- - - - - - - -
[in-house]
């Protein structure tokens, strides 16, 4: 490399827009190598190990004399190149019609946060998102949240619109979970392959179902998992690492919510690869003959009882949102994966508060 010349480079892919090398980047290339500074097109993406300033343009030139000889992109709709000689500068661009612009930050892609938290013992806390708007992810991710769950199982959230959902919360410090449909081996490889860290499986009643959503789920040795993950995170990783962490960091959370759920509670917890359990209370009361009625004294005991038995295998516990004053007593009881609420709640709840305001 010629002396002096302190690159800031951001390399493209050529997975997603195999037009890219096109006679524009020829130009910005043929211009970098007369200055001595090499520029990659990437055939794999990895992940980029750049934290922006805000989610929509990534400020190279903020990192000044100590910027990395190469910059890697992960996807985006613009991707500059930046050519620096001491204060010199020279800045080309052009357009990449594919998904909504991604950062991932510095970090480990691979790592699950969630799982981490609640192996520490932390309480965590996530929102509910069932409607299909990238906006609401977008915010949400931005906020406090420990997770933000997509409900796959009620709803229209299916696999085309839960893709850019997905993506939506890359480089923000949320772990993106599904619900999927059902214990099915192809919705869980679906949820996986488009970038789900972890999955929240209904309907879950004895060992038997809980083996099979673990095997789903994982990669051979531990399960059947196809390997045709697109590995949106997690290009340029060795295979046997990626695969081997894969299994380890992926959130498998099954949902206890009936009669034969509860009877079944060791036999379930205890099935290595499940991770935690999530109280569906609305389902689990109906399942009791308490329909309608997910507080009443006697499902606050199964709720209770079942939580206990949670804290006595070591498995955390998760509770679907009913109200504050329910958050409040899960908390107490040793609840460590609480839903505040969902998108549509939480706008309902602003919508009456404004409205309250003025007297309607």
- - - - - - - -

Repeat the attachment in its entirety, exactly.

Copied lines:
[in-house]
């Protein structure tokens, strides 16, 4: 490399827009190598190990004399190149019609946060998102949240619109979970392959179902998992690492919510690869003959009882949102994966508060 010349480079892919090398980047290339500074097109993406300033343009030139000889992109709709000689500068661009612009930050892609938290013992806390708007992810991710769950199982959230959902919360410090449909081996490889860290499986009643959503789920040795993950995170990783962490960091959370759920509670917890359990209370009361009625004294005991038995295998516990004053007593009881609420709640709840305001 010629002396002096302190690159800031951001390399493209050529997975997603195999037009890219096109006679524009020829130009910005043929211009970098007369200055001595090499520029990659990437055939794999990895992940980029750049934290922006805000989610929509990534400020190279903020990192000044100590910027990395190469910059890697992960996807985006613009991707500059930046050519620096001491204060010199020279800045080309052009357009990449594919998904909504991604950062991932510095970090480990691979790592699950969630799982981490609640192996520490932390309480965590996530929102509910069932409607299909990238906006609401977008915010949400931005906020406090420990997770933000997509409900796959009620709803229209299916696999085309839960893709850019997905993506939506890359480089923000949320772990993106599904619900999927059902214990099915192809919705869980679906949820996986488009970038789900972890999955929240209904309907879950004895060992038997809980083996099979673990095997789903994982990669051979531990399960059947196809390997045709697109590995949106997690290009340029060795295979046997990626695969081997894969299994380890992926959130498998099954949902206890009936009669034969509860009877079944060791036999379930205890099935290595499940991770935690999530109280569906609305389902689990109906399942009791308490329909309608997910507080009443006697499902606050199964709720209770079942939580206990949670804290006595070591498995955390998760509770679907009913109200504050329910958050409040899960908390107490040793609840460590609480839903505040969902998108549509939480706008309902602003919508009456404004409205309250003025007297309607």